Flu Shot Facts: Should You Get The Shot or Not?

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Have you noticed the public messages by the Center for Disease Control and pharmacy retailers to “get your flu shot” every year?  Is the flu shot worth the risk and how much protection does it offer?    Here are some facts to help you decide:   About 3 out of every 100 people get the flu every year.  Therefore, your chances of getting the flu is only 3 percent. The flu shot prevents the flu in about 1.5 people for every 100 people who get the…

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Several More Strikes Against Flu Shots

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Last month we reported on a Lancet study that found flu shots do NOT work in 98.5 percent of people who receive the shot.  Now, more research is showing flu shots can lead to an increase risk for swine flu, an increased risk of hospitalization and narcolepsy in children, and an increased risk of Alzheimer’s disease in seniors. Research from Canada and Hong Kong has shown that people who received the seasonal flu vaccine in 2008 had twice the risk of getting the H1N1 “swine…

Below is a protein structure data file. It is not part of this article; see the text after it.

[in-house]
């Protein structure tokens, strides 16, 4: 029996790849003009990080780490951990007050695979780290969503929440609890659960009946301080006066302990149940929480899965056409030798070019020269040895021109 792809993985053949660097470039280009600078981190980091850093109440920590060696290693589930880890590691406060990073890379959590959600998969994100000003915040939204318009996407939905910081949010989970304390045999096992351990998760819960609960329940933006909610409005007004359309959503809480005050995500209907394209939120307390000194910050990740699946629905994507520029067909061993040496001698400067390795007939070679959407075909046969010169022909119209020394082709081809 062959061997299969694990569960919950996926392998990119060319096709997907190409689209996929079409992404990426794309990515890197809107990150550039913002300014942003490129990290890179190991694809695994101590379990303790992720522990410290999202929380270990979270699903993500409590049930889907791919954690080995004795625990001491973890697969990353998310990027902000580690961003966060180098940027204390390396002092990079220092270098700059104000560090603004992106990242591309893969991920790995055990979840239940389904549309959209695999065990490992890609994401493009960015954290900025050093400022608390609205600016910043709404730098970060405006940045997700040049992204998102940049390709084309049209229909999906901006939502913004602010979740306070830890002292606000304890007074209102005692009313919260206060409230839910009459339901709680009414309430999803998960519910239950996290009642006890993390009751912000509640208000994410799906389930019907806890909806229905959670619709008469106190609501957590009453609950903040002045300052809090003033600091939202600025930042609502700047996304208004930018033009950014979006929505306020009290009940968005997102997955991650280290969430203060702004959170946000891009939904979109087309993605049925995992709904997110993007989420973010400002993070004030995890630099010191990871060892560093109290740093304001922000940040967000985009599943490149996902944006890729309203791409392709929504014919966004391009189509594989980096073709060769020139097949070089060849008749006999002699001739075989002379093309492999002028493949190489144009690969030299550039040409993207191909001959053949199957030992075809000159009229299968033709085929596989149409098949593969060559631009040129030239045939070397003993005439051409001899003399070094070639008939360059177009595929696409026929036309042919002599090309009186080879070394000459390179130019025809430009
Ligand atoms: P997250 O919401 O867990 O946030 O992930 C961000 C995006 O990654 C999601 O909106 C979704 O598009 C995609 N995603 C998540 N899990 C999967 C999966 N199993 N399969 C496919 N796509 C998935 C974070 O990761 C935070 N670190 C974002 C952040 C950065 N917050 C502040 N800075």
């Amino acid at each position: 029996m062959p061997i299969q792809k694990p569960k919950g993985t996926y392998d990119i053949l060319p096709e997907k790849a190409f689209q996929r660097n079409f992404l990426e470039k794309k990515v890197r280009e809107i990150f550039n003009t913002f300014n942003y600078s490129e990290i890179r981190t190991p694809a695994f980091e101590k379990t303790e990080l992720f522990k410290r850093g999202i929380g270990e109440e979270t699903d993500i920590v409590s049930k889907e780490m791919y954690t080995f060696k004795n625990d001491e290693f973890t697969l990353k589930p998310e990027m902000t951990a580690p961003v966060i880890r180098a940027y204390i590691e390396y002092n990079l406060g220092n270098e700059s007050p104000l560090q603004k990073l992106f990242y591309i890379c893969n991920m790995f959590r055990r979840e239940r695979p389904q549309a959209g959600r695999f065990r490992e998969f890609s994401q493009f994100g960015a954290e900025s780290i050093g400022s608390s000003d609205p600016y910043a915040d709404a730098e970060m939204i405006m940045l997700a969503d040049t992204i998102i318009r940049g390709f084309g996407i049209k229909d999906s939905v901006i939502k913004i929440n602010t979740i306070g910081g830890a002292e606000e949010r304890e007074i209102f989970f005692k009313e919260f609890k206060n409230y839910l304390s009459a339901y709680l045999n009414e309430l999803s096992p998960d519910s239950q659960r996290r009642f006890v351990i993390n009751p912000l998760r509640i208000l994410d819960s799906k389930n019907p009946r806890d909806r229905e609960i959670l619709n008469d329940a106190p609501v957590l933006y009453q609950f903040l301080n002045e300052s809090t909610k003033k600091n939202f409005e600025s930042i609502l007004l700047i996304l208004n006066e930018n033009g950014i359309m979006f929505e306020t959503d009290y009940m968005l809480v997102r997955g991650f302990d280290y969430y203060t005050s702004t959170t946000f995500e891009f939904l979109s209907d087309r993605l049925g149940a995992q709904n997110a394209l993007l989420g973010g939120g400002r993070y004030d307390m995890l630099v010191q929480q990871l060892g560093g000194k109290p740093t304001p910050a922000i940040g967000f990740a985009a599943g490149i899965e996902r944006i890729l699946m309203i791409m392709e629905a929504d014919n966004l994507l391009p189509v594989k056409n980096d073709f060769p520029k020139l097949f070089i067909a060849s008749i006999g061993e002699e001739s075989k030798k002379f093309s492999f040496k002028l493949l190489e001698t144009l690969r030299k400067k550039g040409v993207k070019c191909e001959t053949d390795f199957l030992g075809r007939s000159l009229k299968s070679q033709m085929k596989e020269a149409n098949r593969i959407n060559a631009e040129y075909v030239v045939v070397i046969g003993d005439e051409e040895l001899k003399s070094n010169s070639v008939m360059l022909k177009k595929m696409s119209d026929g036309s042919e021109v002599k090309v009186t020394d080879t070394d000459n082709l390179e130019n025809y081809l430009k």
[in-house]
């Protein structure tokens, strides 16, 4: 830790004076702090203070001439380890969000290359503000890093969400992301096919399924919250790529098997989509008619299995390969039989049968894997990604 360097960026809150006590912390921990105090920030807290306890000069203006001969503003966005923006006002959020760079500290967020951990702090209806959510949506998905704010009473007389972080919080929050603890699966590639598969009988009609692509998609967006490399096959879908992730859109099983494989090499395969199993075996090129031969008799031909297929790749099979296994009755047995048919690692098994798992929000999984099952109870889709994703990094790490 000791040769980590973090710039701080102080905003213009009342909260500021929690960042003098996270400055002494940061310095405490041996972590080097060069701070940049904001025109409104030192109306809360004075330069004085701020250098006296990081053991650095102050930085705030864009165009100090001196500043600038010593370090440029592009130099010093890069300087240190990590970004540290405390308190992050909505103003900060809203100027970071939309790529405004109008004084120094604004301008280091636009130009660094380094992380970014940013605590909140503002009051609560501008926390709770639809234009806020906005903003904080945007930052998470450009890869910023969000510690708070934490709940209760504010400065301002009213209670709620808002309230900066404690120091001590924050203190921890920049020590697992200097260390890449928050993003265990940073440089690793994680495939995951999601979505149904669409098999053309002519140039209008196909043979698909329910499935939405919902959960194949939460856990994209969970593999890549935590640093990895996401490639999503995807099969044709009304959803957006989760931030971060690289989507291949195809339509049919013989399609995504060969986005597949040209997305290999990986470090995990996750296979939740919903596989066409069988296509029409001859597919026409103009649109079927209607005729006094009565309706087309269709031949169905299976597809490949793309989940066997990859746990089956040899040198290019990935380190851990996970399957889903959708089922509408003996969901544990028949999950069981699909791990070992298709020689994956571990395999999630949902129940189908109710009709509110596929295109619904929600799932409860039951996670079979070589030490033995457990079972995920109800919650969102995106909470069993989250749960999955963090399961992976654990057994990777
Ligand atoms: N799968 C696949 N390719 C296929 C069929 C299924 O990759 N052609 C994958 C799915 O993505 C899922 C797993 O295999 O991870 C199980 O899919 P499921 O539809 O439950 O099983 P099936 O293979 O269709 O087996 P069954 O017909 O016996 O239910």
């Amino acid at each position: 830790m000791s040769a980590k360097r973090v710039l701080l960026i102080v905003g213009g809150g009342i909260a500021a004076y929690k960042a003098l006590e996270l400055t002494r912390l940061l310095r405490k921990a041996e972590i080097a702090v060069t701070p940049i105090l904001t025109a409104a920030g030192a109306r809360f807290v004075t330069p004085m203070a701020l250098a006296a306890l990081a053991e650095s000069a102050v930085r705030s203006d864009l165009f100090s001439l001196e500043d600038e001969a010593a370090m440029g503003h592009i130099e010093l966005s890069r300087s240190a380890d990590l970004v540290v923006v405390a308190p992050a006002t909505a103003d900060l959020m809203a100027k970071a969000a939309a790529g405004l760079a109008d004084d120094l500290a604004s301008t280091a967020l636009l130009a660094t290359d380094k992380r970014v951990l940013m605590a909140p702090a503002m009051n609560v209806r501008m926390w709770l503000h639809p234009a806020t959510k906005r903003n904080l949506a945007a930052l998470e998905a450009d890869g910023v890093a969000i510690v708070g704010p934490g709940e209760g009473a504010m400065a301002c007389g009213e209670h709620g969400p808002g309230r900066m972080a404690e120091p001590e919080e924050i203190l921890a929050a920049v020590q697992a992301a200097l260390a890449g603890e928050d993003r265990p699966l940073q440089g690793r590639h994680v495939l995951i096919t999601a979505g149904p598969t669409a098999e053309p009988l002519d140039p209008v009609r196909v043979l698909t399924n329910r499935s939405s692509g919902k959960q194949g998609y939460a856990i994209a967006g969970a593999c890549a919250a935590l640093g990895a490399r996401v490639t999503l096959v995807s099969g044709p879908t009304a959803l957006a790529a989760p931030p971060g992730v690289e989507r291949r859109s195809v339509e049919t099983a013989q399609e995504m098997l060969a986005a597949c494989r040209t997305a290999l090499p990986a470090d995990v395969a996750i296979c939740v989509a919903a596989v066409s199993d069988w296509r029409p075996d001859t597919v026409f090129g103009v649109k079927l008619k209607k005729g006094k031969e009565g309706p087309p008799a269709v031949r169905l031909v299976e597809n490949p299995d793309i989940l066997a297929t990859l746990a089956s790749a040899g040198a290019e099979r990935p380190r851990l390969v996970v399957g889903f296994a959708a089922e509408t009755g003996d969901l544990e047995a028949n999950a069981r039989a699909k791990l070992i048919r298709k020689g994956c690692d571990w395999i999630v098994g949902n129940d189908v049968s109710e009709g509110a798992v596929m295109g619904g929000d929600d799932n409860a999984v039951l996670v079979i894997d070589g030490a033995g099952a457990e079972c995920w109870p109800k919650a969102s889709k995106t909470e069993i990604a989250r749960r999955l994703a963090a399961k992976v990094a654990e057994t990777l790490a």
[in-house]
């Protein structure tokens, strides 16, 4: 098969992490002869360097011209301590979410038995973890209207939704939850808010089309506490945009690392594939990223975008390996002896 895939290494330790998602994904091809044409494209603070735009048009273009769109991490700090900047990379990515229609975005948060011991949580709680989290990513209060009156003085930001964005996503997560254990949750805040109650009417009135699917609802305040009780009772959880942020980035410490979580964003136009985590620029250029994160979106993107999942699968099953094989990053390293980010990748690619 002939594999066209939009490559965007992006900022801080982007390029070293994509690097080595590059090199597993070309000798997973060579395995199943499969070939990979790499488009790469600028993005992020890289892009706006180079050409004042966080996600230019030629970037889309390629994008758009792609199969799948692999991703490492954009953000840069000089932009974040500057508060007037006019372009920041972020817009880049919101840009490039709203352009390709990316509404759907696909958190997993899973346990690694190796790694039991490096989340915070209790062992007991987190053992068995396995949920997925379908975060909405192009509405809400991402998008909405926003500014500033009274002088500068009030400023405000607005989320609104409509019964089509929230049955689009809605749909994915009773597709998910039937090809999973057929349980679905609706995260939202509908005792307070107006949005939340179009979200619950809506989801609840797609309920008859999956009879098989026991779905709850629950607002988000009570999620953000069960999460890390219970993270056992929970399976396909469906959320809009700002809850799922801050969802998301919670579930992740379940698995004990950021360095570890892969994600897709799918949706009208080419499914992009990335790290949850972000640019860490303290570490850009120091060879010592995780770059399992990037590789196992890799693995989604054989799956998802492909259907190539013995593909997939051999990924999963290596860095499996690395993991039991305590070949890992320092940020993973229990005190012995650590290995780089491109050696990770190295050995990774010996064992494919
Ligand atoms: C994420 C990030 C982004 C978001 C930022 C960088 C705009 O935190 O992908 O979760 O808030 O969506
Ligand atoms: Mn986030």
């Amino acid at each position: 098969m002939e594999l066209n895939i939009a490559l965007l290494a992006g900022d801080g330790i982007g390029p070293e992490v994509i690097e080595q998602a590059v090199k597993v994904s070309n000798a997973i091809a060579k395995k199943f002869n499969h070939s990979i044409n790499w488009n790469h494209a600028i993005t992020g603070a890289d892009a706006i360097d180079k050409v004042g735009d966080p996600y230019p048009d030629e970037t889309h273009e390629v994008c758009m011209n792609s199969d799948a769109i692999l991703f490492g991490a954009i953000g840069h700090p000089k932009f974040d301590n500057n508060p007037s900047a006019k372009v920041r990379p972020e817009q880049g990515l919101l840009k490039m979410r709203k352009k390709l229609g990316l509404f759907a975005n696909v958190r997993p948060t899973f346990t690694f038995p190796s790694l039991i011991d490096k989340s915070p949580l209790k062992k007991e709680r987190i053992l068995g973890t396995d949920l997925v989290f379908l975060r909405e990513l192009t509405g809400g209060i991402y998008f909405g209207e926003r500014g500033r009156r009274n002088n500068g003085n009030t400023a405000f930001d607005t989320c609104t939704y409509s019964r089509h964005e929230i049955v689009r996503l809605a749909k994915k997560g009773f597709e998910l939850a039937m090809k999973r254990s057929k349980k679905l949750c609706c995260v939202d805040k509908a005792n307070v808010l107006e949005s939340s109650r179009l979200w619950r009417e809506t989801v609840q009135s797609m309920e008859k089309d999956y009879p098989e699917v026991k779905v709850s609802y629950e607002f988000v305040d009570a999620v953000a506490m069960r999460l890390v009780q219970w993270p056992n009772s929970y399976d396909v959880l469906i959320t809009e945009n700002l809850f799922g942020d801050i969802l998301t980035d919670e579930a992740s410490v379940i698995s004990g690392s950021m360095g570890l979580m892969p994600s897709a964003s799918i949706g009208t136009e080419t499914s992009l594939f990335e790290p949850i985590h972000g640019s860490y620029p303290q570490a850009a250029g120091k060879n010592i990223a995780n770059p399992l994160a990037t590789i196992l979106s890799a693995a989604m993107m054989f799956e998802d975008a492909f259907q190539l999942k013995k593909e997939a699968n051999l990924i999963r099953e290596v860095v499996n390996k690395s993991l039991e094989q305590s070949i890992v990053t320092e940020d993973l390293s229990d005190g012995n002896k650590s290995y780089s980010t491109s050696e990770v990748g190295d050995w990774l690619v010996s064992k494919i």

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What Everyone Should to Know About Flu Shots

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If you have received a flu shot in the past or are considering one this year, there are a few surprising facts about flu shots that may make you reconsider getting one. You may have heard that the flu vaccine is 60 percent effective in preventing the flu but this figure is merely a manipulation of statistics.  The fact is flu shots prevent the flu in only 1.5 people out of every 100 persons who receive the shot!   So how did they come up with…

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Vaccination Theory May Be Incorrect

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The results of a recent study published in the journal Immunity calls into question the vaccination theory. The study found that the body’s immune system, comprised of both innate and adaptive components, work together to ward off disease without the need for antibody-producing vaccines. The theory behind vaccines is that they mimic an infection by triggering B cells, one of the two major types of white blood cells in the immune system, to produce antibodies as part of the “adaptive” immune system. It is widely…

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